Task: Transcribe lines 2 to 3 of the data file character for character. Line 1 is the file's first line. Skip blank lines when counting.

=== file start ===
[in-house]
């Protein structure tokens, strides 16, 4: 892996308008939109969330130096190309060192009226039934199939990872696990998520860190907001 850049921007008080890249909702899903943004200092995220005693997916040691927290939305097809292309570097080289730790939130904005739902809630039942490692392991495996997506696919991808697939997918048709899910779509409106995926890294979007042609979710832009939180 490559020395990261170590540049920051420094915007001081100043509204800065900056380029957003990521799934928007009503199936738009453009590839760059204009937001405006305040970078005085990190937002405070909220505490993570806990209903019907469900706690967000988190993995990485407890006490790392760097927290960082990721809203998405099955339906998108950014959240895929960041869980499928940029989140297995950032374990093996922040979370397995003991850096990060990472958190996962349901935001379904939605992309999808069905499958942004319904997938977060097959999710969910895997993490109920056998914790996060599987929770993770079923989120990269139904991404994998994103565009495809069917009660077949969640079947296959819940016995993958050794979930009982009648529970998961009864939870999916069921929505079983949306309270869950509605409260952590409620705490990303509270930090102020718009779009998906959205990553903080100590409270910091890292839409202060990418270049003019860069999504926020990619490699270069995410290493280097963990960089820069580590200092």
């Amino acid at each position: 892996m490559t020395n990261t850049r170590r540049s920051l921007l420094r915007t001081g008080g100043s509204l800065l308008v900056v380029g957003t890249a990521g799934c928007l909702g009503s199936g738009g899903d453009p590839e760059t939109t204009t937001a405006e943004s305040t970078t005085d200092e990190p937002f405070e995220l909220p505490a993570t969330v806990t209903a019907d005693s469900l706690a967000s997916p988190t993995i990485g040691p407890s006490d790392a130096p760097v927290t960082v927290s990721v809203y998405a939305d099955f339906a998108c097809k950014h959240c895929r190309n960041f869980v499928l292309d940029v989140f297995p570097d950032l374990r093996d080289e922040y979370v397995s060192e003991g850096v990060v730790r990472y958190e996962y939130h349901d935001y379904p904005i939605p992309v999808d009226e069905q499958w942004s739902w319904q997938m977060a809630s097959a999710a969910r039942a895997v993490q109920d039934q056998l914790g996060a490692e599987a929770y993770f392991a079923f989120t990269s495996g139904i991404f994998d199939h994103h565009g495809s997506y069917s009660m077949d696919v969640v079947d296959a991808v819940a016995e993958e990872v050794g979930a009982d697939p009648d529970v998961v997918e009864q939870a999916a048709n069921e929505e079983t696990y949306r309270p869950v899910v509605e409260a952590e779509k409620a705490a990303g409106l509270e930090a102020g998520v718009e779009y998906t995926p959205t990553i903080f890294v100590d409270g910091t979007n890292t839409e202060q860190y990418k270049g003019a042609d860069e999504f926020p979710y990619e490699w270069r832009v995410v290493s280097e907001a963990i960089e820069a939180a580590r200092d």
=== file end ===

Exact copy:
């Protein structure tokens, strides 16, 4: 892996308008939109969330130096190309060192009226039934199939990872696990998520860190907001 850049921007008080890249909702899903943004200092995220005693997916040691927290939305097809292309570097080289730790939130904005739902809630039942490692392991495996997506696919991808697939997918048709899910779509409106995926890294979007042609979710832009939180 490559020395990261170590540049920051420094915007001081100043509204800065900056380029957003990521799934928007009503199936738009453009590839760059204009937001405006305040970078005085990190937002405070909220505490993570806990209903019907469900706690967000988190993995990485407890006490790392760097927290960082990721809203998405099955339906998108950014959240895929960041869980499928940029989140297995950032374990093996922040979370397995003991850096990060990472958190996962349901935001379904939605992309999808069905499958942004319904997938977060097959999710969910895997993490109920056998914790996060599987929770993770079923989120990269139904991404994998994103565009495809069917009660077949969640079947296959819940016995993958050794979930009982009648529970998961009864939870999916069921929505079983949306309270869950509605409260952590409620705490990303509270930090102020718009779009998906959205990553903080100590409270910091890292839409202060990418270049003019860069999504926020990619490699270069995410290493280097963990960089820069580590200092």
């Amino acid at each position: 892996m490559t020395n990261t850049r170590r540049s920051l921007l420094r915007t001081g008080g100043s509204l800065l308008v900056v380029g957003t890249a990521g799934c928007l909702g009503s199936g738009g899903d453009p590839e760059t939109t204009t937001a405006e943004s305040t970078t005085d200092e990190p937002f405070e995220l909220p505490a993570t969330v806990t209903a019907d005693s469900l706690a967000s997916p988190t993995i990485g040691p407890s006490d790392a130096p760097v927290t960082v927290s990721v809203y998405a939305d099955f339906a998108c097809k950014h959240c895929r190309n960041f869980v499928l292309d940029v989140f297995p570097d950032l374990r093996d080289e922040y979370v397995s060192e003991g850096v990060v730790r990472y958190e996962y939130h349901d935001y379904p904005i939605p992309v999808d009226e069905q499958w942004s739902w319904q997938m977060a809630s097959a999710a969910r039942a895997v993490q109920d039934q056998l914790g996060a490692e599987a929770y993770f392991a079923f989120t990269s495996g139904i991404f994998d199939h994103h565009g495809s997506y069917s009660m077949d696919v969640v079947d296959a991808v819940a016995e993958e990872v050794g979930a009982d697939p009648d529970v998961v997918e009864q939870a999916a048709n069921e929505e079983t696990y949306r309270p869950v899910v509605e409260a952590e779509k409620a705490a990303g409106l509270e930090a102020g998520v718009e779009y998906t995926p959205t990553i903080f890294v100590d409270g910091t979007n890292t839409e202060q860190y990418k270049g003019a042609d860069e999504f926020p979710y990619e490699w270069r832009v995410v290493s280097e907001a963990i960089e820069a939180a580590r200092d």